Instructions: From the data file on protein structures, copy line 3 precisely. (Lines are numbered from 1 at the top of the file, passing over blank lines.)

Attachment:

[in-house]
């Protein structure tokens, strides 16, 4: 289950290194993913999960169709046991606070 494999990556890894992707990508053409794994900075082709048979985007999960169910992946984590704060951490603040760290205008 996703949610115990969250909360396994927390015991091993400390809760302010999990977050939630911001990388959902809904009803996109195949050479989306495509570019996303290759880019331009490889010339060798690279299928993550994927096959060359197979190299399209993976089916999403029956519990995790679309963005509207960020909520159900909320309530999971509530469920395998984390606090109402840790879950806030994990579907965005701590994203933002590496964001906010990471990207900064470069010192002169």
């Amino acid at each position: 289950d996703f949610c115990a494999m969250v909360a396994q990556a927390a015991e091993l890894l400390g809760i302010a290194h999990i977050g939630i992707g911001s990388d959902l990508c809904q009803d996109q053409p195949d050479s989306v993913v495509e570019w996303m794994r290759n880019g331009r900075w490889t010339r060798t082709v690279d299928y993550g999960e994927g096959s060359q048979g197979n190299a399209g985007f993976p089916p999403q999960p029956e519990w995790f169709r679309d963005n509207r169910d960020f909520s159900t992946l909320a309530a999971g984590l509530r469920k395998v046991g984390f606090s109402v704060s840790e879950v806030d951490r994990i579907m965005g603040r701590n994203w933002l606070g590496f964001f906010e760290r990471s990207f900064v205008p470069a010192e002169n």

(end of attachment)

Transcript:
């Amino acid at each position: 289950d996703f949610c115990a494999m969250v909360a396994q990556a927390a015991e091993l890894l400390g809760i302010a290194h999990i977050g939630i992707g911001s990388d959902l990508c809904q009803d996109q053409p195949d050479s989306v993913v495509e570019w996303m794994r290759n880019g331009r900075w490889t010339r060798t082709v690279d299928y993550g999960e994927g096959s060359q048979g197979n190299a399209g985007f993976p089916p999403q999960p029956e519990w995790f169709r679309d963005n509207r169910d960020f909520s159900t992946l909320a309530a999971g984590l509530r469920k395998v046991g984390f606090s109402v704060s840790e879950v806030d951490r994990i579907m965005g603040r701590n994203w933002l606070g590496f964001f906010e760290r990471s990207f900064v205008p470069a010192e002169n």